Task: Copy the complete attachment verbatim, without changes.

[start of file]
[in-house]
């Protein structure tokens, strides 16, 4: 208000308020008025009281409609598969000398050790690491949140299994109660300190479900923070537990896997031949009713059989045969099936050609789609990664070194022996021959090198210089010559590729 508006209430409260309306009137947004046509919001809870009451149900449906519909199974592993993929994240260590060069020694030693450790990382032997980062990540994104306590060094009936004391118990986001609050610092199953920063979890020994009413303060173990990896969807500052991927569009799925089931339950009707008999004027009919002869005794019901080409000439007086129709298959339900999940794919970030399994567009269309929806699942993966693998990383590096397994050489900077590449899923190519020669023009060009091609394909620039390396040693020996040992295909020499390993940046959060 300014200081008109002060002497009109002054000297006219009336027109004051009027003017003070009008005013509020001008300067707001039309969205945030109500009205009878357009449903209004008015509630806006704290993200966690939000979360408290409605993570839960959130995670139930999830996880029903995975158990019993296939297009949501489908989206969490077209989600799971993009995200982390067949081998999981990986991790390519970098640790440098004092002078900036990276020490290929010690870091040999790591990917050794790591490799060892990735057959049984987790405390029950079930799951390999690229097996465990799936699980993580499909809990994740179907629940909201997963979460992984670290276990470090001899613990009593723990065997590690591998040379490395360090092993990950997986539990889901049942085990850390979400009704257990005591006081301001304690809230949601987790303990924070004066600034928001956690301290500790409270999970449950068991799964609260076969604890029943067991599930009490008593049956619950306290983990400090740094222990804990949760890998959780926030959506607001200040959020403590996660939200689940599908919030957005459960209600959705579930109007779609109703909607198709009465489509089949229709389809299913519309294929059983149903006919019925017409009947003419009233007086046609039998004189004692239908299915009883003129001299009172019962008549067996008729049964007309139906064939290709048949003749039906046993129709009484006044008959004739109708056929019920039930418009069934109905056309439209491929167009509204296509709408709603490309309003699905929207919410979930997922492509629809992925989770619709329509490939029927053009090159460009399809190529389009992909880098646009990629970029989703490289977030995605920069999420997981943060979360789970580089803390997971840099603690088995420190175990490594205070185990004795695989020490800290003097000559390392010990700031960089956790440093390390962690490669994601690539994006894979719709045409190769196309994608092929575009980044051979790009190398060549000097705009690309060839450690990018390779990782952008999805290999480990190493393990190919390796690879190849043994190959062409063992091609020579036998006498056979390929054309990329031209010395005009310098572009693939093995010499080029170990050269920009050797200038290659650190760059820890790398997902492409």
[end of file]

[in-house]
């Protein structure tokens, strides 16, 4: 208000308020008025009281409609598969000398050790690491949140299994109660300190479900923070537990896997031949009713059989045969099936050609789609990664070194022996021959090198210089010559590729 508006209430409260309306009137947004046509919001809870009451149900449906519909199974592993993929994240260590060069020694030693450790990382032997980062990540994104306590060094009936004391118990986001609050610092199953920063979890020994009413303060173990990896969807500052991927569009799925089931339950009707008999004027009919002869005794019901080409000439007086129709298959339900999940794919970030399994567009269309929806699942993966693998990383590096397994050489900077590449899923190519020669023009060009091609394909620039390396040693020996040992295909020499390993940046959060 300014200081008109002060002497009109002054000297006219009336027109004051009027003017003070009008005013509020001008300067707001039309969205945030109500009205009878357009449903209004008015509630806006704290993200966690939000979360408290409605993570839960959130995670139930999830996880029903995975158990019993296939297009949501489908989206969490077209989600799971993009995200982390067949081998999981990986991790390519970098640790440098004092002078900036990276020490290929010690870091040999790591990917050794790591490799060892990735057959049984987790405390029950079930799951390999690229097996465990799936699980993580499909809990994740179907629940909201997963979460992984670290276990470090001899613990009593723990065997590690591998040379490395360090092993990950997986539990889901049942085990850390979400009704257990005591006081301001304690809230949601987790303990924070004066600034928001956690301290500790409270999970449950068991799964609260076969604890029943067991599930009490008593049956619950306290983990400090740094222990804990949760890998959780926030959506607001200040959020403590996660939200689940599908919030957005459960209600959705579930109007779609109703909607198709009465489509089949229709389809299913519309294929059983149903006919019925017409009947003419009233007086046609039998004189004692239908299915009883003129001299009172019962008549067996008729049964007309139906064939290709048949003749039906046993129709009484006044008959004739109708056929019920039930418009069934109905056309439209491929167009509204296509709408709603490309309003699905929207919410979930997922492509629809992925989770619709329509490939029927053009090159460009399809190529389009992909880098646009990629970029989703490289977030995605920069999420997981943060979360789970580089803390997971840099603690088995420190175990490594205070185990004795695989020490800290003097000559390392010990700031960089956790440093390390962690490669994601690539994006894979719709045409190769196309994608092929575009980044051979790009190398060549000097705009690309060839450690990018390779990782952008999805290999480990190493393990190919390796690879190849043994190959062409063992091609020579036998006498056979390929054309990329031209010395005009310098572009693939093995010499080029170990050269920009050797200038290659650190760059820890790398997902492409």